To compute a statistically more meaningful test, and to evaluate models more clearly against each other, we also tested models by pairing them against each other (different to the protocol previously used for this dataset). We took human-human paired dialogues from the test set, up to a randomly chosen turn, and then computed the response of two rival models. The resulting dialogue history and the two choices are given to a third annotator to evaluate and asked which model is best; they can also choose “unsure”. We collected over 1000 such examples, with each conversation being evaluated twice. The results are given in Table 5.

RetrieveNRefine obtains statistically significant wins over the retriever Memory Network model and the generator Seq2Seq model using a binomial two-tailed test, with win rates 54%. Breaking down the wins between when RetNRef exactly copies the retrieval utterance vs. generates we see that it chooses them about equally, with wins about equal in both cases. This shows it can effectively learn when to choose the retrieval utterance (when it is good), and when to ignore it and generate instead (when it is bad). Table 6, which shows example outputs of our model, illustrates this.

RetNRef sometimes loses out when making small changes to the retrieved text, for example it made changes to “i once broke my nose trying to peak in on a jazz concert !” by replacing peak with glacier. Recall that RetNRef

fixes this problem by exactly copying the retrieved text when there is insignificant word overlap with the generated text; as such, it has a correspondingly larger win rate against Memory Networks (54.5% versus 51.63%).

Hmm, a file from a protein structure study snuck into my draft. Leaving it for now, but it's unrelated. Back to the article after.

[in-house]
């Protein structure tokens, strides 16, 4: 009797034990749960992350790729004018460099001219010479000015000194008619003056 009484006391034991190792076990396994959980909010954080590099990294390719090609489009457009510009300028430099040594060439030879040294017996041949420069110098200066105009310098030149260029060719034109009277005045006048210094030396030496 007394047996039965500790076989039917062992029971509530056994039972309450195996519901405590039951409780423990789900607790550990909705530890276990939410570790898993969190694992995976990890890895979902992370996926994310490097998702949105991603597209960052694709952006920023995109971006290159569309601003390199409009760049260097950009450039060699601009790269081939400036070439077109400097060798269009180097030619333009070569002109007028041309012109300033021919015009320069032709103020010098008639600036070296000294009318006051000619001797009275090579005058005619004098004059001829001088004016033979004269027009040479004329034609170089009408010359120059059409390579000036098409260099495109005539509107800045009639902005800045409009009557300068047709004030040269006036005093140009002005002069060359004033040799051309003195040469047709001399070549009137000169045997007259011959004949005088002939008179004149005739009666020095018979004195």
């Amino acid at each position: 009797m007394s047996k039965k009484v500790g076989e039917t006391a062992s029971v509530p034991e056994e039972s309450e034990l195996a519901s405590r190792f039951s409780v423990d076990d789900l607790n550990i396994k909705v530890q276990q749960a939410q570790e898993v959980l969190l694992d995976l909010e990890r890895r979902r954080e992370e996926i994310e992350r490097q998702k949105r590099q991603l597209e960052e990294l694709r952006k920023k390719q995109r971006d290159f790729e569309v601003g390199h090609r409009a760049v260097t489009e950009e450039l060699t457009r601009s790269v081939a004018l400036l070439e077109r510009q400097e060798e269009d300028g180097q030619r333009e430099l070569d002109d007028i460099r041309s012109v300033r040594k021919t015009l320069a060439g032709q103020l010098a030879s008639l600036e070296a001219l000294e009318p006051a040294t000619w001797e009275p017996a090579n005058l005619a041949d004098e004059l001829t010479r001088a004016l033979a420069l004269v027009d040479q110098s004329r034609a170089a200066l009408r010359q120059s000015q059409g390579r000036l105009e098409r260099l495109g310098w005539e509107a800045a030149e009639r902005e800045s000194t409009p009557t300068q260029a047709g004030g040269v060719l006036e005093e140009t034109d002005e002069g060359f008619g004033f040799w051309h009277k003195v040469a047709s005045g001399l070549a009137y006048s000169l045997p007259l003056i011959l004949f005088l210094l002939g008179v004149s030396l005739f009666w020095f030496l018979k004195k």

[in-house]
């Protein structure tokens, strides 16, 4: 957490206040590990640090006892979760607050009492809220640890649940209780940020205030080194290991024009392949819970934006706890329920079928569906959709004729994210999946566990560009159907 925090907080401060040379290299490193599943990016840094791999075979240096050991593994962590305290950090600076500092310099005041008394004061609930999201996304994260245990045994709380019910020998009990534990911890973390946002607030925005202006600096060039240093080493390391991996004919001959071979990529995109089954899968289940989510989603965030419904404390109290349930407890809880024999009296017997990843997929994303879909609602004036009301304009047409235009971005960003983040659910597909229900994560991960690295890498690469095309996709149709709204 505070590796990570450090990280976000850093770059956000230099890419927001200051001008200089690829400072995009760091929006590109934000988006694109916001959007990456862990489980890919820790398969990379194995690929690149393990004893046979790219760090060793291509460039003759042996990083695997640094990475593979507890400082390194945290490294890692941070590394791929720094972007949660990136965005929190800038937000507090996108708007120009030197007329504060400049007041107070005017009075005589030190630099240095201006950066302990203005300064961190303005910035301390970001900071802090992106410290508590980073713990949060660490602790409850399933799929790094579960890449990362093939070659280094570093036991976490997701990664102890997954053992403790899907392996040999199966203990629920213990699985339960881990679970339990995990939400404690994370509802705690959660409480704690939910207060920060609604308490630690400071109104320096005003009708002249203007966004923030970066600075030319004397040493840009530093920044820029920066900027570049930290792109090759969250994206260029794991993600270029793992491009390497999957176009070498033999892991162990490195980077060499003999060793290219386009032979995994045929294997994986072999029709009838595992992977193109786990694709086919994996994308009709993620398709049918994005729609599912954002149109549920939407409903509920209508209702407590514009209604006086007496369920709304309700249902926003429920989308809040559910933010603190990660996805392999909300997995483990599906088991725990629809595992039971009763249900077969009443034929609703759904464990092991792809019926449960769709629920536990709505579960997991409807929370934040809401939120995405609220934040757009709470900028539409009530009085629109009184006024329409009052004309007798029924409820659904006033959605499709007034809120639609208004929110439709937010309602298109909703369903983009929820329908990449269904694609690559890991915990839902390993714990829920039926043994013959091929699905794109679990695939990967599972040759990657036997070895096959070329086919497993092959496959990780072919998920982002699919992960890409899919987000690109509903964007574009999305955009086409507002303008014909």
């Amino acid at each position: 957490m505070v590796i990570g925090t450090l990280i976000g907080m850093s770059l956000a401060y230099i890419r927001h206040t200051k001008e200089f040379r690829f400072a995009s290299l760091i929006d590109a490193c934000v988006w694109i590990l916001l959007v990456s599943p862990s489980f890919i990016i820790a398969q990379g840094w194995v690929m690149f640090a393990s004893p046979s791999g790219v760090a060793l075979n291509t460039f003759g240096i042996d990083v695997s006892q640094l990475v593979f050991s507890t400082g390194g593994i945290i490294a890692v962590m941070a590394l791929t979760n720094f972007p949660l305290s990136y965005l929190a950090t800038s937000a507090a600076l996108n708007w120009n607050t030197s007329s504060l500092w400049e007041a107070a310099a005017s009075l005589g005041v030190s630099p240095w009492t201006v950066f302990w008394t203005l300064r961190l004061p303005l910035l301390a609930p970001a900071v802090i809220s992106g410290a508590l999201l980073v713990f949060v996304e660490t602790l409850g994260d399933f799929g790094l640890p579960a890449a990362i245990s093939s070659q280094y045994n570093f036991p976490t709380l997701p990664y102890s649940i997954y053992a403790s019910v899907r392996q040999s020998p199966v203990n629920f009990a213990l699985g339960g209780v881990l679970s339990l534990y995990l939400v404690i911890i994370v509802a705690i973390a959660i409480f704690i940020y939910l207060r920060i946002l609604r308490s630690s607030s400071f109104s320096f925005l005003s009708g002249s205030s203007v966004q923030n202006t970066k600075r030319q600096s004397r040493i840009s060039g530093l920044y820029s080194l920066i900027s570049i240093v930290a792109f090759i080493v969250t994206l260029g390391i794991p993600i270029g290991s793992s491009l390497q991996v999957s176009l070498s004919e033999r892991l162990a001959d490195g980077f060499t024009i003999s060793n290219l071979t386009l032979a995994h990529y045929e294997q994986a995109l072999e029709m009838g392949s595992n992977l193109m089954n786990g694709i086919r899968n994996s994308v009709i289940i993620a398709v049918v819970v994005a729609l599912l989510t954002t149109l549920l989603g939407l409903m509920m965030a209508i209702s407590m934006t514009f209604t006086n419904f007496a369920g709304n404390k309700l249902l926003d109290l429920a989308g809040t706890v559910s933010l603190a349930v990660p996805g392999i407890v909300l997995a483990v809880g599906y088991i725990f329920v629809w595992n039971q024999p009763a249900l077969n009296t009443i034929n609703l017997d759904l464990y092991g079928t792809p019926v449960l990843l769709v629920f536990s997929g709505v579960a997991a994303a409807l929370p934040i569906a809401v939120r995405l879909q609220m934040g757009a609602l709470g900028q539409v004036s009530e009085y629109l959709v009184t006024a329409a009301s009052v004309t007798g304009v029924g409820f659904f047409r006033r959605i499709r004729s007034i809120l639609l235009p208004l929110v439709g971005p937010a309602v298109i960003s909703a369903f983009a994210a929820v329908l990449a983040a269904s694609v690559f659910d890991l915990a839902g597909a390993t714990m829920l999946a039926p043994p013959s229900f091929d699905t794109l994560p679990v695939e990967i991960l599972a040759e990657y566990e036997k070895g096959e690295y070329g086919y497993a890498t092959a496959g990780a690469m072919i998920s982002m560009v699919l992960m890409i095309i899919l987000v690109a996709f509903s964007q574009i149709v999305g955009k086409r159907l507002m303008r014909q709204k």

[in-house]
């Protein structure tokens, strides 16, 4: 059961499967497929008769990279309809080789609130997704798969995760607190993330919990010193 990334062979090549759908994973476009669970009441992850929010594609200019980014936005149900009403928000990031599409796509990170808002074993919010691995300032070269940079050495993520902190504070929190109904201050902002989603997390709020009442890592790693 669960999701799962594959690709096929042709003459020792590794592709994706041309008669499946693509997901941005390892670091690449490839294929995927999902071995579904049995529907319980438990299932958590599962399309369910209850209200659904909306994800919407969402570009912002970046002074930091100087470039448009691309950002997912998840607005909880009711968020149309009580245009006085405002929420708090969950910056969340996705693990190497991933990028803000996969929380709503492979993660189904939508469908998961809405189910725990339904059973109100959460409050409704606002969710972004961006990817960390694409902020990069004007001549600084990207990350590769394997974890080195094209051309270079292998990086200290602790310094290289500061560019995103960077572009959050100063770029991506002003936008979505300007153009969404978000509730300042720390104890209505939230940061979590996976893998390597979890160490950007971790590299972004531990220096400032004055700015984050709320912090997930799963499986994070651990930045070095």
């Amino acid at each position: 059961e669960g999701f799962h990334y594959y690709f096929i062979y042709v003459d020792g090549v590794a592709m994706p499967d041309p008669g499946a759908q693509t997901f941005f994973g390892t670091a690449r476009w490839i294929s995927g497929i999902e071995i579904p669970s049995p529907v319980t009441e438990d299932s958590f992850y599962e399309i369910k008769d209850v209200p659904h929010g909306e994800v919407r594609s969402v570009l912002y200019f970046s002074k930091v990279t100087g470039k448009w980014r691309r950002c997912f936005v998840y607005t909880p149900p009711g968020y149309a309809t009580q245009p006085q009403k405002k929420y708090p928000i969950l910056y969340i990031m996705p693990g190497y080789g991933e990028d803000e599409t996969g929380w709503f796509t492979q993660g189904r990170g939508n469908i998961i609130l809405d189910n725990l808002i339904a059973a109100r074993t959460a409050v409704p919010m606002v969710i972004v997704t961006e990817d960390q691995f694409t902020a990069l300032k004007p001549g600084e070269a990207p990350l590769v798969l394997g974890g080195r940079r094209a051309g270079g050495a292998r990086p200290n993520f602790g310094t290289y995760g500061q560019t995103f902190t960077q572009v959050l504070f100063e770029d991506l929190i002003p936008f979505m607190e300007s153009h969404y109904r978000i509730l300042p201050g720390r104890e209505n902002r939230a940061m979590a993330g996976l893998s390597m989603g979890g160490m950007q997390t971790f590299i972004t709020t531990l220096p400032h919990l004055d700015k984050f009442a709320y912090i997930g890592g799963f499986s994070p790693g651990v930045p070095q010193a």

We also computed a small sample of A/B tests directly against humans rather than models, and again see the win rate is higher for RetNRef.

4 Conclusion

In conclusion, we showed that retrieval models can be successfully used to improve generation models in dialogue, helping them avoid common issues such as producing short sentences with frequent words that ultimately are not engaging. Our RetNRef model has similar statistics to human utterances and provides more engaging conversations according to human judgments.

Future work should investigate improved ways to incorporate retrieval in generation, both avoiding the heuristics we used here to improve performance, and seeing if more sophisticated approaches than concatenation plus attention improve the results, for example by more clearly treating the inputs as independent sources, or training the models jointly.